Depression in Dogs and What To Do About It

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    Dogs can’t tell us how they are feeling and whether they are in pain, either physical or emotional. Sometimes, certain conditions are more fairly obvious due to the symptoms shown or physical changes. But, emotional pain in dogs can be a different story. In dogs, depression can be hard to spot if you don’t know what you’re looking for.

    What are the Signs of Depression in Dogs?

    Symptoms of depression in dogs vary per dog as well as depending on the severity of the depression. When dogs are suffering from depression, they will usually have a change in body language with people and other pets. They might also show signs of decreased appetite, lethargy, and acting sluggish. A very common reason owners think their dog has depression is due to not being as playful and not eager to take part in their usual activities like going for daily walks or going to the park. They might also lose interest soon after starting an activity.

    Photo Credit: AMR Image/Getty Images

    Make Sure Something Else Isn’t Going On

    The signs of depression in dogs similarly align with other physical conditions. For example, lethargy and loss of appetite are also symptoms of Immune-mediated Polyarthritis and Septic Arthritis. If a dog is showing any signs of abnormal behavior, it’s important to have them checked out by a veterinarian to rule out any physical conditions going on that need to be treated. Sometimes, chronic pain they may be suffering could also be causing the signs of depression. 

    Usual Causes of Depression in Dogs

    Dogs can develop depression just like humans can. It can be something they are predisposed to due to the chemicals in their brain or it can be triggered by a life-altering event. Dogs have been known to go into depression when another pet in the household or owner has passed away, there has been a big move or just a general lifestyle change. For the lifestyle change, an example might be that you go back to work in an office after working remotely for 2 years.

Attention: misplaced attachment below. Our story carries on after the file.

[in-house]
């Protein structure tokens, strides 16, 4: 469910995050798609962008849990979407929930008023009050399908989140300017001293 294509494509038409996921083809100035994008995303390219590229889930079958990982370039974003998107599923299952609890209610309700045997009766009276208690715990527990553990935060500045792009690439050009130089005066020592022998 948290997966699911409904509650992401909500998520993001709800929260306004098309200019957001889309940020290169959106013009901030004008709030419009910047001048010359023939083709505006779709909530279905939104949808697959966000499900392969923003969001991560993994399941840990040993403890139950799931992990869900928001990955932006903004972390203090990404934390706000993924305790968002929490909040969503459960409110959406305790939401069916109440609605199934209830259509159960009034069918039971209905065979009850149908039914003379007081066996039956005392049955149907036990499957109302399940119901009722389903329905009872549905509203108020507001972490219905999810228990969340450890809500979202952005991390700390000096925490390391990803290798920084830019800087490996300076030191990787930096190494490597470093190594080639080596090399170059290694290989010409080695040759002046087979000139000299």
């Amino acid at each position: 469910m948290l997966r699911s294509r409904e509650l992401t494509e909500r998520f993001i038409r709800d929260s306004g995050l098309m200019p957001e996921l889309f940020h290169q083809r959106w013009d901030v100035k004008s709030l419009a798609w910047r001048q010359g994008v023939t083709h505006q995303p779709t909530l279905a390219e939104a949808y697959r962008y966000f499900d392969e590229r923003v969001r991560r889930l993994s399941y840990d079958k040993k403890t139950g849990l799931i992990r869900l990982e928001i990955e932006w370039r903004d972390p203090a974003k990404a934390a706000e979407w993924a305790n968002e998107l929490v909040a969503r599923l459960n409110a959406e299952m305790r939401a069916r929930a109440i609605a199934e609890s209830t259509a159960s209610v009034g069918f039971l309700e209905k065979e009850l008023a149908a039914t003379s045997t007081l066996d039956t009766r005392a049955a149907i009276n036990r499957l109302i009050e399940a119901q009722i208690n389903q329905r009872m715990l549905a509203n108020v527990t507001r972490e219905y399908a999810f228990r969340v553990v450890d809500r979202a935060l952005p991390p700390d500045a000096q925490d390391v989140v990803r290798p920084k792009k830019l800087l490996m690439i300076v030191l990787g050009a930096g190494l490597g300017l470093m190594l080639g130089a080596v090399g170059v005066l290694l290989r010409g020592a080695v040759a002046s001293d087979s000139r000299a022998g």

If a dog is showing signs of depression, it’s imperative to look back on any major life or environmental changes in their life and your household. That might just be the clue you need to get to the bottom of the cause and start working on treatment. Depression is more often than not, context-specific.

    Common triggers of depression in dogs may include: 

    • Chronic pain
    • Physical or emotional trauma
    • Grief from the loss of a loved one or another pet in the household
    • Environmental changes like moving, rehoming or introducing a new family member such as a baby or pet
    • Not enough physical or mental stimulation

    Many dogs who come out of horrible situations like hoarding make up some of the most severe cases of depression. But in the end, the whole concept of emotional pain for dogs is still being discovered and studied as there are dogs who seem to be given the best care, with no emotional trauma and plenty of physical/mental stimulation and still suffer from depression which is often a result of genetics. There could also be trauma in your dog’s life that you don’t know about if you adopted them later on in their life. Extreme anxiety can also result in certain behaviors that lead to depression.

    What is the Treatment for Depression in Dogs?

    When it comes to treating depression in dogs, it can be important to find the actual trigger of their depression. If you can pinpoint what changed in their life, you may be able to make some changes to help your dog. For example, if they lost an animal companion, a new one might help. If you had to go back to the office, you could try having more special bonding time with your dog. 

    If the depression is more of a long-term issue with no identifiable trigger, they may need extra help that you can’t provide on your own. It is suggested to get advice from a dog behavior specialist who may also recommend prescription medications (just like with humans). Prescriptions are usually only given to improve the dog’s quality of life. 

    Also, many dogs who have this long-term depression may have the inability to learn new behaviors or have a negative quality of life due to it and prescription pharmaceuticals may help that. Some triggers may also be unavoidable. For example, a dog who has severe thunderstorm anxiety and lives in an area that has constant thunderstorms can slip into a depression and medication may be the only thing to really help. 

    Overall treatment plans aren’t just pharmaceuticals but also environmental management and behavior modification instead of just one of these three options by themselves.

    If you think your dog is suffering from depression, you may want to visit the vet or you can find a behavior specialist near you in our specialist directory! 

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